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The process of nullification may refer to:

  Results from FactBites:
Nullification - LoveToKnow 1911 (642 words)
The belief in nullification was based on the theory that the union of the states was a voluntary one, each member retaining its sovereignty, though for purposes of convenience delegating certain powers of government to an agent - the federal government.
The earliest assertions of the doctrine of nullification are found in the Kentucky and Virginia Resolutions of 1798-1799, written respectively by Thomas Jefferson and James Madison in protest against the Alien and Sedition Acts of Congress.
Nullification was first practised in 1809 by Pennsylvania, the governor ordering out the state troops to resist the execution of a decree of a Federal court.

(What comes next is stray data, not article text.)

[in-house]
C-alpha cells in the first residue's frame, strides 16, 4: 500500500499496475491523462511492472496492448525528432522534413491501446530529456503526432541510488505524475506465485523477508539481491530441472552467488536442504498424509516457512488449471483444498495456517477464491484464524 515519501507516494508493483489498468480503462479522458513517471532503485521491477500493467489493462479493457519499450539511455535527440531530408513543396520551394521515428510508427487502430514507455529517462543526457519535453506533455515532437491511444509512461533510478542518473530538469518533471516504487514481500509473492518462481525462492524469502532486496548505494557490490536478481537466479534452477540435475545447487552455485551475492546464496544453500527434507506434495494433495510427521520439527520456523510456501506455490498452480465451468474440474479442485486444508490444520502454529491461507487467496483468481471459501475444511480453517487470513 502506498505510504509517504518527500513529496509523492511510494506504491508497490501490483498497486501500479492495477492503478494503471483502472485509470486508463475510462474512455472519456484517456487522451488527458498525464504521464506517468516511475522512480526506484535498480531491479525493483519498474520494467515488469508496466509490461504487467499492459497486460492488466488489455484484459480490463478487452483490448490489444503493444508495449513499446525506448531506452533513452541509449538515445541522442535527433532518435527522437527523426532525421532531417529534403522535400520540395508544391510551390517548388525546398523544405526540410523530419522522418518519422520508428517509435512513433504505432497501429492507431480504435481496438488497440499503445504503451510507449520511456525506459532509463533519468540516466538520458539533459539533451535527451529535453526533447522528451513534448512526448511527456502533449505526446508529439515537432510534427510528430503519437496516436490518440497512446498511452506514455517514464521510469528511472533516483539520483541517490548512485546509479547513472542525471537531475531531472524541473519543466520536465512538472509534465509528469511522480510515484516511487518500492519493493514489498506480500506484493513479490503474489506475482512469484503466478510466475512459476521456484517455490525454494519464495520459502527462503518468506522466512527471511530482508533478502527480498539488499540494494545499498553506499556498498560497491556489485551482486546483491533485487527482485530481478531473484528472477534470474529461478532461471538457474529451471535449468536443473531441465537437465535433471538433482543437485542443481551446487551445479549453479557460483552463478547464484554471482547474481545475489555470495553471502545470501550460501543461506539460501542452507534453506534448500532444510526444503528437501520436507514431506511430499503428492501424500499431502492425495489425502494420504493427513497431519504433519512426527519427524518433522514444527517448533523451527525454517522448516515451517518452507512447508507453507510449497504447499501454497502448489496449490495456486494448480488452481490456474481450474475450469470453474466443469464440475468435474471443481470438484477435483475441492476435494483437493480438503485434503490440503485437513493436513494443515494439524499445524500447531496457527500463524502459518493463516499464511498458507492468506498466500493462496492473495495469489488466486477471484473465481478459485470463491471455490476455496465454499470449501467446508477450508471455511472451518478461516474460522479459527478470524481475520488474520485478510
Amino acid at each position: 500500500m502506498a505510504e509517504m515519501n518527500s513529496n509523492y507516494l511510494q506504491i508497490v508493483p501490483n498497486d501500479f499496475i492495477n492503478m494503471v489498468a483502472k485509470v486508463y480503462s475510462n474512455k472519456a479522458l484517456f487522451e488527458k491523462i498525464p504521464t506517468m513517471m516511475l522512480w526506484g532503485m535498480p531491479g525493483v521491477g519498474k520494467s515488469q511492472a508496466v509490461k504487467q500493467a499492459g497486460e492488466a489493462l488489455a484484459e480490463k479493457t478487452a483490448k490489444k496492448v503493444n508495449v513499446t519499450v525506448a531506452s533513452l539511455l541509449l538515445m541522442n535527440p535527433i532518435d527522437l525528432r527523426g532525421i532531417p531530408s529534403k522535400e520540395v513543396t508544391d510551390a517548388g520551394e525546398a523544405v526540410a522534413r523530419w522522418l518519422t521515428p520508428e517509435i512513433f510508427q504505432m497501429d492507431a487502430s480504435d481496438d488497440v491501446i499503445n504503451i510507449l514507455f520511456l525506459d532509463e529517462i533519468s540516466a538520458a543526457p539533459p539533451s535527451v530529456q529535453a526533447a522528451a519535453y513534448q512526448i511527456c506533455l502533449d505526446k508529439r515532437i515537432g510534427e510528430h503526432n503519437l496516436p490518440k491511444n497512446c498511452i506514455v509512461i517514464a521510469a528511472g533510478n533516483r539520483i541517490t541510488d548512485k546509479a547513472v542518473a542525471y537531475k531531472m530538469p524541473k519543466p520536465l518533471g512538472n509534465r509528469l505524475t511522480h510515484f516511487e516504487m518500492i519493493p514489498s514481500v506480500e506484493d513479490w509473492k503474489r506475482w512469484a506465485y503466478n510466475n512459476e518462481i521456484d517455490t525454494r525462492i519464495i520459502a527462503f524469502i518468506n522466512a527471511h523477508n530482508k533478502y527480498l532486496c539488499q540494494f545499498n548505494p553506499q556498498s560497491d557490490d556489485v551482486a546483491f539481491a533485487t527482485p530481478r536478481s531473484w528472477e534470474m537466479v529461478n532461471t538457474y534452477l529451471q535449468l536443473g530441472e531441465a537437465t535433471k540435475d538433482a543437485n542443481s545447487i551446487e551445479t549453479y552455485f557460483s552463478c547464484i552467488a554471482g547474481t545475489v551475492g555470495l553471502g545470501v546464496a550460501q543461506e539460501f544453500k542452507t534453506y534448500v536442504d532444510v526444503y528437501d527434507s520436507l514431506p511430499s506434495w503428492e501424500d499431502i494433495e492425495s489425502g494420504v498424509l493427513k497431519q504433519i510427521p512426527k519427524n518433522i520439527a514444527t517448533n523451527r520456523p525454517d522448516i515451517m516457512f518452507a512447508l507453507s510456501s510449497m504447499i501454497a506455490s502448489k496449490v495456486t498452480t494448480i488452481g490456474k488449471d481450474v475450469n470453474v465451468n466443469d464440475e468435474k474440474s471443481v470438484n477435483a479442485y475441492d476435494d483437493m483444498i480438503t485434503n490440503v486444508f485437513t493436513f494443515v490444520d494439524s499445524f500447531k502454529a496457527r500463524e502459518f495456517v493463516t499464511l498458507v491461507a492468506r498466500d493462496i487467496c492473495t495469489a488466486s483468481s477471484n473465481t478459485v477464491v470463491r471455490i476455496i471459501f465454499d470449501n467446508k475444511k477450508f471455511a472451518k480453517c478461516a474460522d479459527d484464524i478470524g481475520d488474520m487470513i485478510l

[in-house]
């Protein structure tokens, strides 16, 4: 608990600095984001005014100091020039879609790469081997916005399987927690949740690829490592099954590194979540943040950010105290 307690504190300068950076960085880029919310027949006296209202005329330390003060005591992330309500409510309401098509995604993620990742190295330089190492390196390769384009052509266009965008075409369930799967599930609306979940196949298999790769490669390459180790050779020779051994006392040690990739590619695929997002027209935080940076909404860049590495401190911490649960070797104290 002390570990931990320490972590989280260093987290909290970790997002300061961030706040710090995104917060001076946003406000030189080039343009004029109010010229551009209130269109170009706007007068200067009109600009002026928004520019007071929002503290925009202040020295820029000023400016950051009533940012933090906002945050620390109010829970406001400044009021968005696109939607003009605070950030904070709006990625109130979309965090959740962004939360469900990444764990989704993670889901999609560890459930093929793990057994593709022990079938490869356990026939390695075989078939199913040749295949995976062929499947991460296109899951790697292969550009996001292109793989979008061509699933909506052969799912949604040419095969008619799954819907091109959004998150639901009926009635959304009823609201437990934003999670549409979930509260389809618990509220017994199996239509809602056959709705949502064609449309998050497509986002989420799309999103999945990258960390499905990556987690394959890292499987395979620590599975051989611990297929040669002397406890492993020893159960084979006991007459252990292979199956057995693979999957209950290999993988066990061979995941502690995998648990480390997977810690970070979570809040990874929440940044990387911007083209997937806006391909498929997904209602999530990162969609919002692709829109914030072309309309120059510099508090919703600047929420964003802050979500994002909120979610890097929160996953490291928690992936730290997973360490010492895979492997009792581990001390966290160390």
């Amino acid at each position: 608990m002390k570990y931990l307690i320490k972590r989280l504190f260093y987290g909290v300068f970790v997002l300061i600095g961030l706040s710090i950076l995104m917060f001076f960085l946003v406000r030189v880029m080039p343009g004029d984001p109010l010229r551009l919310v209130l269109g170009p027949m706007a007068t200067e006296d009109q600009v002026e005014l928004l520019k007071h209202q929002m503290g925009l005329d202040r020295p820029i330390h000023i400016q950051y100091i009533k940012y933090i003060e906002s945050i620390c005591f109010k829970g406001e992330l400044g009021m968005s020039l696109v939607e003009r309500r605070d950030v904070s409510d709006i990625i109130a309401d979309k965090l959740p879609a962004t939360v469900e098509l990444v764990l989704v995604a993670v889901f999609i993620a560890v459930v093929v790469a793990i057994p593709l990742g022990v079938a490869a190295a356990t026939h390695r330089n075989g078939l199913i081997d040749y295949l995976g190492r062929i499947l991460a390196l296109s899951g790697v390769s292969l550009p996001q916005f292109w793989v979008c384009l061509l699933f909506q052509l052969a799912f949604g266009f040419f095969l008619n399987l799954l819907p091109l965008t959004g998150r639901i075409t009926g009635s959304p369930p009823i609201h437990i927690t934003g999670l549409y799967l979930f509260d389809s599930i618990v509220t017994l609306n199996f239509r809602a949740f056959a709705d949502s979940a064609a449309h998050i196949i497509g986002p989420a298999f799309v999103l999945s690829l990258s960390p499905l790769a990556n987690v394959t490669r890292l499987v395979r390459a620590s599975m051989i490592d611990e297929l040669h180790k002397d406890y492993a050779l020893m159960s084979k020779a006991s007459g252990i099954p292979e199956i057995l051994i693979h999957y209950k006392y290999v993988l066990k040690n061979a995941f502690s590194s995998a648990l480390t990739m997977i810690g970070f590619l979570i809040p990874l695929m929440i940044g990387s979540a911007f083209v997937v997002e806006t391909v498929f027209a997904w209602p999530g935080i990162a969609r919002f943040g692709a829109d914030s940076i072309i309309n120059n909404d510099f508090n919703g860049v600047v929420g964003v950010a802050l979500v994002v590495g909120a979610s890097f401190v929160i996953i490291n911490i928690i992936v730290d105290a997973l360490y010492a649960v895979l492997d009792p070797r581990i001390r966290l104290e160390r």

nullification - Encyclopedia.com (1253 words)
The Kentucky and Virginia Resolutions declared (1799) nullification to be the rightful remedy by the states for all unauthorized acts done under the pretext of the Constitution.
A closely reasoned reinforcement to the doctrine of nullification was set forth—in response to the tariff of 1828, which favored Northern interests at the expense of the South—by John C. Calhoun in his South Carolina Exposition (1828).
The political constitution of federalism in antebellum America: the nullification debate as an illustration of informal mechanisms of constitutional change.
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